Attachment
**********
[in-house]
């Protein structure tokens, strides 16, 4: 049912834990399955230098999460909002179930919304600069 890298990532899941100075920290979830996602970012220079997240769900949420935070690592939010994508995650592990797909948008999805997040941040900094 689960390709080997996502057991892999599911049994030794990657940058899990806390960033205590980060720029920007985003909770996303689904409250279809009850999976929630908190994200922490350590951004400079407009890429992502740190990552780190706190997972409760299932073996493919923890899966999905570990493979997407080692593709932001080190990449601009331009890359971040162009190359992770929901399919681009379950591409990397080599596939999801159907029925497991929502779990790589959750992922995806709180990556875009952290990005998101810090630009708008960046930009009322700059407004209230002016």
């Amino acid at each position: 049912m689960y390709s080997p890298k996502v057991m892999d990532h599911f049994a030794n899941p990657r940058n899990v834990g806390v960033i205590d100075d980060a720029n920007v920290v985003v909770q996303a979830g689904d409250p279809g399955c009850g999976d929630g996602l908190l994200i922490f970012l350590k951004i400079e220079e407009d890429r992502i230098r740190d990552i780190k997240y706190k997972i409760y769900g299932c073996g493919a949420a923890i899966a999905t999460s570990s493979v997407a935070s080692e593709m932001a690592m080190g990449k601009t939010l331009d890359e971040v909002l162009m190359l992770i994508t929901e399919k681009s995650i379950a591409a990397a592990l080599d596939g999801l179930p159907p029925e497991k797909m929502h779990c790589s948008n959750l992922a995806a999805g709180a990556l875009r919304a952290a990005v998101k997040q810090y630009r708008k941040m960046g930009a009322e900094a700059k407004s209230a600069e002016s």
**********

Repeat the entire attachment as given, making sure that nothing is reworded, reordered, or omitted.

[in-house]
């Protein structure tokens, strides 16, 4: 049912834990399955230098999460909002179930919304600069 890298990532899941100075920290979830996602970012220079997240769900949420935070690592939010994508995650592990797909948008999805997040941040900094 689960390709080997996502057991892999599911049994030794990657940058899990806390960033205590980060720029920007985003909770996303689904409250279809009850999976929630908190994200922490350590951004400079407009890429992502740190990552780190706190997972409760299932073996493919923890899966999905570990493979997407080692593709932001080190990449601009331009890359971040162009190359992770929901399919681009379950591409990397080599596939999801159907029925497991929502779990790589959750992922995806709180990556875009952290990005998101810090630009708008960046930009009322700059407004209230002016």
């Amino acid at each position: 049912m689960y390709s080997p890298k996502v057991m892999d990532h599911f049994a030794n899941p990657r940058n899990v834990g806390v960033i205590d100075d980060a720029n920007v920290v985003v909770q996303a979830g689904d409250p279809g399955c009850g999976d929630g996602l908190l994200i922490f970012l350590k951004i400079e220079e407009d890429r992502i230098r740190d990552i780190k997240y706190k997972i409760y769900g299932c073996g493919a949420a923890i899966a999905t999460s570990s493979v997407a935070s080692e593709m932001a690592m080190g990449k601009t939010l331009d890359e971040v909002l162009m190359l992770i994508t929901e399919k681009s995650i379950a591409a990397a592990l080599d596939g999801l179930p159907p029925e497991k797909m929502h779990c790589s948008n959750l992922a995806a999805g709180a990556l875009r919304a952290a990005v998101k997040q810090y630009r708008k941040m960046g930009a009322e900094a700059k407004s209230a600069e002016s």